When I first stepped off the plane in Istanbul, it was dark. After a nine hour flight and a quick dinner that I can hardly recall the details of, I was in bed for the night — having only caught fleeting glimpses of the city through a taxi window. An anticlimactic start, to be sure.
But, as it goes, fast forward to 4:00 am — 8:00 pm back home in New York — and I was wide awake again. That’s when I heard the call to prayer for the first time reverberating through my hotel room, seemingly coming from within. Two hours before dawn, I was up out of bed and moved to open the curtains that had, since my arrival, shielded the city from me. It was only then that I got my first real look at the megacity. Even in the pre-dawn light, Istanbul glittered before me like undiscovered treasure.
Of course, to call Istanbul “undiscovered” is naive at best. It is, quite literally, one of the oldest cities on Earth. The historic home to hundreds of cultures, and at 15.5 million strong, it’s been evolving into its current iteration since the 6th millennium BCE. Yet, somehow knowing as much does nothing to dull the excitement of seeing it for the first time.
Fortunately — from Hagia Sofia and the Blue Mosque, to the Basilica Cistern and Grand Bazaar — there are no shortage of famous sites to satiate the thirst for Turkish history and culture in Istanbul. That said, I’d argue that the best way to experience Türkiye — and all the ways it’s transformed over many millennia — is through the food. It’s perhaps the first thing my guide for the week, Türkiye native Eser Sedef, told me when we first met.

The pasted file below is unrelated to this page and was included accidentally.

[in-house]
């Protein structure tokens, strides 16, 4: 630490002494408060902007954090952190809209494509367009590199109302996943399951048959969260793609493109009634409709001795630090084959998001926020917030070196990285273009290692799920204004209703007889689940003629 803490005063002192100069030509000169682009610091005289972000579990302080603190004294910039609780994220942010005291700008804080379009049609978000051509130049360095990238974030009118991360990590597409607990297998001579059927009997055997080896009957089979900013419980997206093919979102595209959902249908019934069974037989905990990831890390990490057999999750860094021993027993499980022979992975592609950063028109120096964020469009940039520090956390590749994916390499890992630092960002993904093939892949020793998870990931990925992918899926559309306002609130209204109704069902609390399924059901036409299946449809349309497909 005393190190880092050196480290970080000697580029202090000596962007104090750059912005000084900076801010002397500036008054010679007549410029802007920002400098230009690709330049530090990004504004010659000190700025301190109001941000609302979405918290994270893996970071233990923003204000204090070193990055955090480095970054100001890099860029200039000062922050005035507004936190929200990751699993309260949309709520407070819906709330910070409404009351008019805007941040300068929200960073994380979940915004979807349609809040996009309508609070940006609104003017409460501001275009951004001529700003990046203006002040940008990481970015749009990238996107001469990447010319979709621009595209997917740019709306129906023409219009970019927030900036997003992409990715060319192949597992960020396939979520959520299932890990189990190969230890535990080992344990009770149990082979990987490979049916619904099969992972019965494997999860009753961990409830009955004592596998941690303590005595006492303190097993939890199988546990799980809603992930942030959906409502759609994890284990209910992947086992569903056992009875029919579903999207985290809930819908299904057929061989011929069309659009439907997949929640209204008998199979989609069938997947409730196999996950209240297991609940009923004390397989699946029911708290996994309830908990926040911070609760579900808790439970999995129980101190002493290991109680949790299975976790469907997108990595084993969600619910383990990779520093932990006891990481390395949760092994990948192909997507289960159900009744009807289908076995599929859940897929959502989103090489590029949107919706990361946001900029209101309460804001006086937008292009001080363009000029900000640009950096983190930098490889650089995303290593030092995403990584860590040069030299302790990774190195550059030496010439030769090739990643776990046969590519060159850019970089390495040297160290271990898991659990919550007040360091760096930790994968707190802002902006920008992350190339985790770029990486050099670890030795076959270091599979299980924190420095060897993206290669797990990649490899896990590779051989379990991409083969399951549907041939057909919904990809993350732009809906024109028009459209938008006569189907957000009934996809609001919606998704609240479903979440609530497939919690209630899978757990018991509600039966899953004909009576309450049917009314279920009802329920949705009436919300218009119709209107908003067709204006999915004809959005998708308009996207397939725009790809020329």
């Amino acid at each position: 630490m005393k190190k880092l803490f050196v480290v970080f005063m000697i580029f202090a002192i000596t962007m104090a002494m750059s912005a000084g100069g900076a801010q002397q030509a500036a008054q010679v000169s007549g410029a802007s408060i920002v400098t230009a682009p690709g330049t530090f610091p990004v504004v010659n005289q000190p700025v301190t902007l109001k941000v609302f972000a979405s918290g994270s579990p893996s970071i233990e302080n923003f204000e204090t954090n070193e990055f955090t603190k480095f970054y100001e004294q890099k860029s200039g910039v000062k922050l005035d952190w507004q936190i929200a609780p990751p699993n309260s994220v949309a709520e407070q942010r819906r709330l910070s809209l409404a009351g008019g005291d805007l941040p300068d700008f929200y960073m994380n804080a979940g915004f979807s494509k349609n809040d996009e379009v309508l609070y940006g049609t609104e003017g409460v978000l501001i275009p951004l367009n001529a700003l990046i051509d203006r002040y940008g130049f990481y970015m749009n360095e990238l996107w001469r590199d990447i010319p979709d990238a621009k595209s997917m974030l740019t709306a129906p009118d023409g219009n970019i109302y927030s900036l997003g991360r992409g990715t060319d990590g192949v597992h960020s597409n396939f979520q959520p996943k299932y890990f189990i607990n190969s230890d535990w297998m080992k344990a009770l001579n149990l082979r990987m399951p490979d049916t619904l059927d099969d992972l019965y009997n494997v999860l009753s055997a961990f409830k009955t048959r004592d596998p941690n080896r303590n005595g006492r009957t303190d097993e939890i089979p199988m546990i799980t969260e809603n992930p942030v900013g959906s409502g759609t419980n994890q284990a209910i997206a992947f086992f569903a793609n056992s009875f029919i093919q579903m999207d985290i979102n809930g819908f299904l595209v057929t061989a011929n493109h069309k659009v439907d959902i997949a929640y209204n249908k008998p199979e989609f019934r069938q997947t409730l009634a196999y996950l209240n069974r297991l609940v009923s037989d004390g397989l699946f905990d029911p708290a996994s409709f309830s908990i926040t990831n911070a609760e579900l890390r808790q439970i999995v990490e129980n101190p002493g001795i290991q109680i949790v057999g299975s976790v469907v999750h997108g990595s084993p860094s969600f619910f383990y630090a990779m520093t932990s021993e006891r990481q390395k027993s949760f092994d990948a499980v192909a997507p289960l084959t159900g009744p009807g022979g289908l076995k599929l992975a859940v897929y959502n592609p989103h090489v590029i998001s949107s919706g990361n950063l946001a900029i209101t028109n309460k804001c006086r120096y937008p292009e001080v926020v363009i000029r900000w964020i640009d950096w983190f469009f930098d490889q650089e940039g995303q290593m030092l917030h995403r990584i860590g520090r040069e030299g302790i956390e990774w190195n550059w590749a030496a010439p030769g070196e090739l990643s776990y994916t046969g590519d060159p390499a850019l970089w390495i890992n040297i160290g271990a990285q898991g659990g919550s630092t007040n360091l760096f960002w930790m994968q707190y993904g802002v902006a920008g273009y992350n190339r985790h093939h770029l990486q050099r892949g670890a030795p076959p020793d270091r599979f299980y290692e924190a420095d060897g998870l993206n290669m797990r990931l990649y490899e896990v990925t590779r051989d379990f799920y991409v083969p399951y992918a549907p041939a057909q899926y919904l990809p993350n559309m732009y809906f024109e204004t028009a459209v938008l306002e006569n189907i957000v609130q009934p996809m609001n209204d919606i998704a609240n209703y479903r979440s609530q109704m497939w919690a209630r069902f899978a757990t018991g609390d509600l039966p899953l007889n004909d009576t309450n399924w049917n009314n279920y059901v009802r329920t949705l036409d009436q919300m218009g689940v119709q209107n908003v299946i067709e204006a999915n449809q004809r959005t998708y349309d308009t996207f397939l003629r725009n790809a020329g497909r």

That’s because Türkiye is a melting pot, and the cuisine is the perfect encapsulation of that fact. Rather than being prepared in any one style, it’s a fusion of jillions. And it’s the idyllic way to truly discover a city that’s been discovered and rediscovered a million times over — because while it’s an accurate depiction of where the city’s been, it’s also a reflection of where it’s headed.
So, in the name of journalism, starting from the very moment I arrived (although I’ve already admitted to not remembering much of that first meal), I made it my mission to sample as much of all the best food Istanbul has to offer. The resulting compendium of restaurants, markets and dishes are all must-tries. Below, where to eat in Istanbul: